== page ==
Chasing Phil by David Howard
David Howard’s Chasing Phil follows the story of two agents from the FBI’s Gary, Indiana office who go undercover to infiltrate a ring of stunningly audacious and startlingly successful con men in the mid-1970s. When agents Jack Brennan and J.J. Wedick get a tip about a guy who ripped off a pizza store owner with bogus loan papers, they ask permission from their supervisor to go undercover. The idea was to record the con man, Phil Kitzer, making incriminating statements and possibly mentioning the names of other scammers the FBI could pursue. The scope of the operation was expected to cover one or two meetings.
At the time, the FBI had no history of running undercover operations. J. Edgar Hooover had prohibited them out of fear that his agents would become corrupted by associating too closely with the criminals they were supposed to be arresting. But this was 1976-1977, and with Hoover recently gone, the FBI was beginning to change its ways.
Unfortunately for Brennan and Wedick, neither man had been chosen to attend the Bureau’s first class in undercover training. Not only did they have to go in cold for their initial meeting with Kitzer, they had to use their real names and IDs. They had to charge incidentals on their personal credit cards and hope to be reimbursed. The FBI didn’t even have rules for what an undercover agent could and could not do, which would lead them to have to make a number of increasingly difficult spur of the moment decisions.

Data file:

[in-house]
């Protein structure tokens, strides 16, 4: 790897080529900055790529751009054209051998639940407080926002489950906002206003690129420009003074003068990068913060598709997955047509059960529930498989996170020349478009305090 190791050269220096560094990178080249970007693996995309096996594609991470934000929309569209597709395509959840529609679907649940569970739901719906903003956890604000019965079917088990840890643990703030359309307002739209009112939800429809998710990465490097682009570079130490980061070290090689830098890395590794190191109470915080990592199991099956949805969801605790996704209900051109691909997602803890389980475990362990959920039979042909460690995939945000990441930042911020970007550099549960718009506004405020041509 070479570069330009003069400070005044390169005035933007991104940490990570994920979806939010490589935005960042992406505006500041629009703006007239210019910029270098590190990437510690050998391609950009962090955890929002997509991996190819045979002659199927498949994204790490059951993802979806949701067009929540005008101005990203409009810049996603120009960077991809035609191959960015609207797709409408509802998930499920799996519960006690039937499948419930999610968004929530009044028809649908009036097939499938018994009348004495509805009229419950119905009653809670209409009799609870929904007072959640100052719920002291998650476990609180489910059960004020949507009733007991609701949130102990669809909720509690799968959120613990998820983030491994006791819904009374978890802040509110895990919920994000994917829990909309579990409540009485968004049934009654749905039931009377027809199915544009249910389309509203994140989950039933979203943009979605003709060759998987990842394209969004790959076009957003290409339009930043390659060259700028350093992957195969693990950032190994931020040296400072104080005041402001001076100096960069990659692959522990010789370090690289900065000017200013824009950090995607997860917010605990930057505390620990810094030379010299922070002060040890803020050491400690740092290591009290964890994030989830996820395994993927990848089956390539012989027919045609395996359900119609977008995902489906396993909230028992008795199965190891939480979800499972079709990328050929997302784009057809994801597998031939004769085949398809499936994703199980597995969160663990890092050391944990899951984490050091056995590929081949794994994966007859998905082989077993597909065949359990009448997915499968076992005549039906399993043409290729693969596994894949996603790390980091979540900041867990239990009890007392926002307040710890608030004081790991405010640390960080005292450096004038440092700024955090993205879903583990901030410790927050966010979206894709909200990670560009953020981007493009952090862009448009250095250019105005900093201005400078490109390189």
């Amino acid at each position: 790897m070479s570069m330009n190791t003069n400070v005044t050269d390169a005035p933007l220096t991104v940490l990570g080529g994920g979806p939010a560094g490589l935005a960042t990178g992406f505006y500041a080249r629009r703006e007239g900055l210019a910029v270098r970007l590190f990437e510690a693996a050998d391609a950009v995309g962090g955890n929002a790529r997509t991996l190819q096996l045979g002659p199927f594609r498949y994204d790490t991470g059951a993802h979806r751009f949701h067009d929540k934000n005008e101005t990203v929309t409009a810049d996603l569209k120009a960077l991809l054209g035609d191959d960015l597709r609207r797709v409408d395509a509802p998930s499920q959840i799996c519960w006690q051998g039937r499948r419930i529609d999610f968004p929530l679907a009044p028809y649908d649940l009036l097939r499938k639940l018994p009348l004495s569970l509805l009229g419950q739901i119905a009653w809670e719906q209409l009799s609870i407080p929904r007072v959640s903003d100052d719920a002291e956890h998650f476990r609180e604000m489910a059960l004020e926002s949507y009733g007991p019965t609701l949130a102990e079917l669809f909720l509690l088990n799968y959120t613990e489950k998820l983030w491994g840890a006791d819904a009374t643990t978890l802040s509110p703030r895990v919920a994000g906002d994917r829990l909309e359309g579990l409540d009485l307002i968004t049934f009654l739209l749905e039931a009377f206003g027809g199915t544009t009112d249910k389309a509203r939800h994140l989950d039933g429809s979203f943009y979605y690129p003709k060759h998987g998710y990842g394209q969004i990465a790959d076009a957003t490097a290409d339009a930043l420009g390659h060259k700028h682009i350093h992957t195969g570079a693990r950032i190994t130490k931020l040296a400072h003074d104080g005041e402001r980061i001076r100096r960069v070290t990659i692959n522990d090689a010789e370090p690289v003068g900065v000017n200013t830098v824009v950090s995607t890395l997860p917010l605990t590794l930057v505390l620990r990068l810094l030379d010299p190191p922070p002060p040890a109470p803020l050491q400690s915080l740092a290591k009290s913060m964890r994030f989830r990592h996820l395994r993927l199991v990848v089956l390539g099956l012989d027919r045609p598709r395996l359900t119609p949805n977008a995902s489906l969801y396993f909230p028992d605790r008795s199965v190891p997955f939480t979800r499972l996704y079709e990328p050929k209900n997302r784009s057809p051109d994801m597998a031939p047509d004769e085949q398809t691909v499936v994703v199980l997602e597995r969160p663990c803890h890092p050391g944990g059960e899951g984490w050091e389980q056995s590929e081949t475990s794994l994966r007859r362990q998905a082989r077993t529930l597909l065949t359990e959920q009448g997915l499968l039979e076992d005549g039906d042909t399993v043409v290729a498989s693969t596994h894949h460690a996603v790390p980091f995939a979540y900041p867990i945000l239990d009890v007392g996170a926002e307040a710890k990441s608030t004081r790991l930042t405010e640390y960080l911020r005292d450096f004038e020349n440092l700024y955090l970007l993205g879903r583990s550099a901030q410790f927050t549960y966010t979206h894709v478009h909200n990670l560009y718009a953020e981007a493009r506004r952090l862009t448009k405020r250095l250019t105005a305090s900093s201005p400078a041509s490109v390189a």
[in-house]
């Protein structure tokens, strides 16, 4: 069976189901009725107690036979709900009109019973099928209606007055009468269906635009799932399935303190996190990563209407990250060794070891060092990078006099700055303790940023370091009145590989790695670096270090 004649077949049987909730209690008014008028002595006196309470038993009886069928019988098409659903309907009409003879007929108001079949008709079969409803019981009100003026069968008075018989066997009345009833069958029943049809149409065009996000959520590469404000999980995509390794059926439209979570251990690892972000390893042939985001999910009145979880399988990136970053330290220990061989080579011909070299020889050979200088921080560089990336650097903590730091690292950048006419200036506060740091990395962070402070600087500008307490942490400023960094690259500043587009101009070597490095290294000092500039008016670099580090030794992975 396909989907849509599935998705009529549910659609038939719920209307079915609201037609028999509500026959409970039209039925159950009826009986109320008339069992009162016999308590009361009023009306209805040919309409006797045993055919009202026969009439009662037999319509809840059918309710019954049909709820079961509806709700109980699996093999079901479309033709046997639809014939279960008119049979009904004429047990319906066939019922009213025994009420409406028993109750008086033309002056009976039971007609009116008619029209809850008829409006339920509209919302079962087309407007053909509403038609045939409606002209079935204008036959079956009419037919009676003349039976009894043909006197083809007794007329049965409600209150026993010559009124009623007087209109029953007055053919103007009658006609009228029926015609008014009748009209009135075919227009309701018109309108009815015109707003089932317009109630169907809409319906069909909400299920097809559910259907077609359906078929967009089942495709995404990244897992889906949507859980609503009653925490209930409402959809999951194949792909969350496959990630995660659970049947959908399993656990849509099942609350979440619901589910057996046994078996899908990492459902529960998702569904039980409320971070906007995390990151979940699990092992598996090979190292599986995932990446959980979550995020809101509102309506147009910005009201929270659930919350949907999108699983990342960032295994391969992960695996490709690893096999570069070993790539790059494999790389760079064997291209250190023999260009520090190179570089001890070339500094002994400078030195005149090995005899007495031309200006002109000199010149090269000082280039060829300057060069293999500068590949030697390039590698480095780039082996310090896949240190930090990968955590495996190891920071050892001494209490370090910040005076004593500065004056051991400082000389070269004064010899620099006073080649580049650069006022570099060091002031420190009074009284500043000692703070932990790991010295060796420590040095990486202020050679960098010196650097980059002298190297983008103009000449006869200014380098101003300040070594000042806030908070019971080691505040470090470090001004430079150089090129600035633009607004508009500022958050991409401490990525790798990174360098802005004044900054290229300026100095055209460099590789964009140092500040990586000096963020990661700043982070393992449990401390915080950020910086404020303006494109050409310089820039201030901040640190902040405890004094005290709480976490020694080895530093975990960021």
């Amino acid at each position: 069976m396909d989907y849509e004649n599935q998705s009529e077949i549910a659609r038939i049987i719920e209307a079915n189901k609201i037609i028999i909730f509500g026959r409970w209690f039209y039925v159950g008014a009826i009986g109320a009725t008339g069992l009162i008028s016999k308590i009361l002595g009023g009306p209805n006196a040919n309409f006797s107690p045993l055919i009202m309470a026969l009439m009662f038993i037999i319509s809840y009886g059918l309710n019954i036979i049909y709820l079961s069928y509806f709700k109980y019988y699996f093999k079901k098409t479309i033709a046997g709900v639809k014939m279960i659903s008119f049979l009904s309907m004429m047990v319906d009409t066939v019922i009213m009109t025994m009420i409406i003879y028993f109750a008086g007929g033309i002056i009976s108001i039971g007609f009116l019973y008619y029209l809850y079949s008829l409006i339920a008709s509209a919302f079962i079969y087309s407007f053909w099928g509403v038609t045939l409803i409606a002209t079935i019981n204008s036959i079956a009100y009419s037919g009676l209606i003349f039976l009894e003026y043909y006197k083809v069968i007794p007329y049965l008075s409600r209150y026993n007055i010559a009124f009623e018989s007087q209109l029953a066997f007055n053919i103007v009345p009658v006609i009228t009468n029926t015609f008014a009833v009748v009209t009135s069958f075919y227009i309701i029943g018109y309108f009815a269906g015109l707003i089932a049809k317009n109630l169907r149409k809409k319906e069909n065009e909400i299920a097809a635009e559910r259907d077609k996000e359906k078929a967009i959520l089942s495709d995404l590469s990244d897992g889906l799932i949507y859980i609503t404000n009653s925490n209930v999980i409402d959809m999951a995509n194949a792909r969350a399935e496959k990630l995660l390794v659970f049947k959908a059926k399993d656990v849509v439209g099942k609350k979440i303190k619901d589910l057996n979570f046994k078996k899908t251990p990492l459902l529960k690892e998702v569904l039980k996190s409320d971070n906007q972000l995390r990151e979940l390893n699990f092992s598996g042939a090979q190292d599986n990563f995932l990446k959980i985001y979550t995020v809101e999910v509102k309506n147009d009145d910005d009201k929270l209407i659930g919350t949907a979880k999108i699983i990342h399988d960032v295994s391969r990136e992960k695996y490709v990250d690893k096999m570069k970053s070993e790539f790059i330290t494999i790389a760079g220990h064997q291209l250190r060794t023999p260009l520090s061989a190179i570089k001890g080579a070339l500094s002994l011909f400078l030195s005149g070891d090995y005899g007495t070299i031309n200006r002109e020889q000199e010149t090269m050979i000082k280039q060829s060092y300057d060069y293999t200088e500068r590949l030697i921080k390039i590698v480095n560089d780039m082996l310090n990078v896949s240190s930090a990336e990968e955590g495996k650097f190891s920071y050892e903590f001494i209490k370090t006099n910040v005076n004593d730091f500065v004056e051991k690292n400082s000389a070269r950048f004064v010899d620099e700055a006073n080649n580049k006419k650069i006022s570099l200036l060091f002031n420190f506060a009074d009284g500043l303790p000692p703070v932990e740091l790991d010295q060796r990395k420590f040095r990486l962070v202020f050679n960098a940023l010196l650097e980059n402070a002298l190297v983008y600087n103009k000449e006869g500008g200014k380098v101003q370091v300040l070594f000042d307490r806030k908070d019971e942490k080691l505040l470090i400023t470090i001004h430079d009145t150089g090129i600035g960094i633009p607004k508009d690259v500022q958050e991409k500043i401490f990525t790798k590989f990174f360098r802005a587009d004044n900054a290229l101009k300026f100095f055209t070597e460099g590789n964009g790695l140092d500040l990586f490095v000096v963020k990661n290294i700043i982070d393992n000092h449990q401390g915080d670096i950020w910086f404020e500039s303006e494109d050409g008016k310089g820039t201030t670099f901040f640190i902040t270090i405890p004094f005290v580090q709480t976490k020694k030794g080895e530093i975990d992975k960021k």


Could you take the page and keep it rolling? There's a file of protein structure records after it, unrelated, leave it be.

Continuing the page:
Brennan and Wedick’s informant introduced them to Kitzer by phone. After a number of calls, Kitzer asked them to meet him in the bar of a motel near Minneapolis. The agents, having no disguise, were so unprepared that Kitzer’s first comment on meeting them was, “Christ, you guys look like a couple of feds.”
The three men had a few drinks, chatted about ways to acquire and sell stolen government bonds, and generally hit it off. Kitzer, then drunk, told them to get in his car for a ride. Brennan and Wedick looked at each other, unsure what to do, since there was no protocol for what an undercover agent should do in this situation, and they had no backup to bail them out if things got dicey. The agents got into the car and hoped everything would be OK.
As they talked, they began to understand that Kitzer was no two-bit con man. Nor was he the type to go in and rob a bank of a few thousand dollars. Kitzer and his international ring of co-conspirators would literally steal entire banks by forging papers that guaranteed millions of dollars in funds and getting the bank’s owners to turn over the entire operation to them. Then they’d empty out the depositor accounts, sell fake certificates of deposit and fake loan guarantees that would never be honored.
They didn’t just do this to banks. They did it to hotels, land development projects, insurance companies, and all sorts of other businesses. Some of their scams were so large, they put the economies of small countries at risk.
When Brennan and Wedick returned to the office, they tried to explain to their supervisors the magnitude of what they had uncovered. It took them months to get the higher-ups in the Bureau to understand the scope and complexity of the operations these two agents had stumbled into.